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Being kind to the animals
A member of a local knitting group posted this announcement on their Facebook page:
Asos plans to ban mohair, cashmere and silk from next year
and noted in the comments that they hadn’t known that there were any animal welfare issues related to mohair.
The question is not if animal welfare issues do exist. They do. We all know that PETA has lots of horrible images about animal abuse that nobody really wants to see. At the same time these images are part of a campaign strategy, and the individual cases shouldn’t be generalized to a whole industry. We might not all know farmers, but those who do, know that they care about their animals.
As one member of the group mentions: the people at Asos talk about these plans most probably because they’re directing their marketing efforts at a growing group of vegans and vegetarians and in doing so get the full support of a number of vegan organisations. Asos in any case mostly sells synthetic fibres, which brings about a whole different series of issues with the plastic pollution of our world and the use of non-renewable sources.
So what can you do? The ideal world does not exist. Making ethical and sustainable choices always requires some kind of trade-off. When buying yarn there are basically two options: going certified organic or going small and local.
No specific label exists for organic yarn, but generic textile labels apply to yarn as to any other piece of textile.
Most probably you’ve already seen the Oekotex “Confidence in textiles” Standard 100 label. This is an organic nor a fair trade label. It doesn’t say anything about animal welfare. It only says that there aren’t enough harmful chemicals left in the garment to – well – do you any harm.
If you usually buy organic or fair trade, you might also have found the Fair Wear Foundation logo in your clothes or on a cotton bag. This label doesn’t say anything about animal welfare either. It only says that no humans have been harmed in the production process, that their working conditions are acceptable and that they’ve got proper payment for their work.
The only standard that covers about everything is GOTS – the Global Organic Textile Standard. Yarn, tissue or garments carrying this label have been produced with fibre issued from certified organic agriculture. If animal fibre is involved, the land on which the animals live has to be certified for organic agriculture as well. All parties involved in the production process up to the wholesaler have to be certified for the final product to be allowed to carry the logo. None of the production plants can use harmful chemicals, water has to be cleaned, recycled and used sparingly. The label also requires social responsibility: fair trade, proper payment and proper working conditions are all part of the standard.
It’s not perfect: this standard has been issued by the textile industry and hasn’t been defined by an independent authority, unlike the European bio label for food, where it is the European Commission that laid out the rules.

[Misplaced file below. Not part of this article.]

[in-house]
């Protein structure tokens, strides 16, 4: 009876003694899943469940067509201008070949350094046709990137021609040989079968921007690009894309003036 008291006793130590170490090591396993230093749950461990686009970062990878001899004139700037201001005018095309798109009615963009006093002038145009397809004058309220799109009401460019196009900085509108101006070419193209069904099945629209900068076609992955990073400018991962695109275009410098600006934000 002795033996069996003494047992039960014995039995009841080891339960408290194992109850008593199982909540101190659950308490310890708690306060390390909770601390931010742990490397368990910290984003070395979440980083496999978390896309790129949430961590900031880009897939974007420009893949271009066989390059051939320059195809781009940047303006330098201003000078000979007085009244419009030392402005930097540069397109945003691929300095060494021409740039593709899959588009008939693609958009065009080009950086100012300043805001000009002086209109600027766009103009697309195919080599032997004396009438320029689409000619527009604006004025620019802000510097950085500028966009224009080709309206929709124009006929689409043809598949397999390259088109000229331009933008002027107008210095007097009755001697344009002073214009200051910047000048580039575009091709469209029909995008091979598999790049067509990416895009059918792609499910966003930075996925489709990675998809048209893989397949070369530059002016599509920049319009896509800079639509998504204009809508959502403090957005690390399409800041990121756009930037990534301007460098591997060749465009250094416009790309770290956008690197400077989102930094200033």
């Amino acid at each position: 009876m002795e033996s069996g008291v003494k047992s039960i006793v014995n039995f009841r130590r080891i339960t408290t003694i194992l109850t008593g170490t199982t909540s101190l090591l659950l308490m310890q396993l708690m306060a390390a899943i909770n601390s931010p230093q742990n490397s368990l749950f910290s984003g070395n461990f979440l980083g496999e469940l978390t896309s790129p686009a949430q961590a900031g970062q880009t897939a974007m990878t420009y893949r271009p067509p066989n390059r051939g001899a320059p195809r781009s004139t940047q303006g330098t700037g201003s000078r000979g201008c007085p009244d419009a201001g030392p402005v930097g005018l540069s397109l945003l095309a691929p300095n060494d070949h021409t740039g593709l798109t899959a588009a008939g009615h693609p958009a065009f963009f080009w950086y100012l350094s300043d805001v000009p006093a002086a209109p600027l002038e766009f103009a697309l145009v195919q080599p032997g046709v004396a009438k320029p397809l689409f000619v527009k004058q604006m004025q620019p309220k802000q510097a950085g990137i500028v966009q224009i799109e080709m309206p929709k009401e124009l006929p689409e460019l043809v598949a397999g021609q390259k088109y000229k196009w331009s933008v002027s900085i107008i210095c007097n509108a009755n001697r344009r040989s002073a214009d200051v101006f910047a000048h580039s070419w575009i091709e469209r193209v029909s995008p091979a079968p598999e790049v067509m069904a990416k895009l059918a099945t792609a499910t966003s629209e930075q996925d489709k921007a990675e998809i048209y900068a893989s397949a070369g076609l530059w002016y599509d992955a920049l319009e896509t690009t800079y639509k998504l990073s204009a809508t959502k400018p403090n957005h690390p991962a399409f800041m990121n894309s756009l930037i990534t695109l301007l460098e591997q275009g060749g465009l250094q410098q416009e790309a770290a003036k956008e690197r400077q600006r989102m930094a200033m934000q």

For certified yarn I’ve already listed in a previous post about the big trade fair in Cologne what is available on the market (or will be after summer).
Small and local
Knitting yarn with a GOTS label comes only in two types of fibre: there’s wool and there’s cotton. No alpaca, silk, mohair, angora, … That’s not because the standard doesn’t allow for it. There’s probably just not enough demand for these types of fancy yarn. So if you’re looking for these types of yarn, you have to look for your own alternatives. In which case going small and local is an option. If you know the person that takes good care of her goats, brings the fibre to the local cooperative of goat farmers the have it spun in a local spinning mill and the sells the yarn through her own online shop, why wouldn’t you buy her mohair? I’ve already mentioned Florence and her goat farm annex bed and breakfast La ferme sous les Hiez in a previous post.
If you’re looking for angora, you might want to have a look at Seidenhase.
Alpaca is easy to find with a fair trade logo and it can be found locally.
Silk is quite a different story. I do not have the feeling that I’m already to the end of the story there, so I’m not going to make any suggestion. Lots of animals have to die for silk and in most cases they’re indeed boiled alive.
Even if organic certified wool exists, you might be bothered by the fact that it almost always comes from South-America and has to travel quite a distance to reach us: grown in Patagonia, processed in the UK, shipped to the brand owner in Germany, shipped to the retailer in Belgium and the shipped to final customer in Japan, it’s quite a distance for a skein of yarn but nothing exceptional. With the exception of the Mérino d’Arles from Rosy Green Wool none of the local yarns has a certification, but there are a lot of small brands out there! Very often you can only buy directly from them, or in just a couple of local stores. One of my favourites in this range is De Rerum Natura: beautiful yarn, beautiful patterns, superb colours, and local. Our own Mergelland is obviously in this category as well.
Still questions? Get in touch!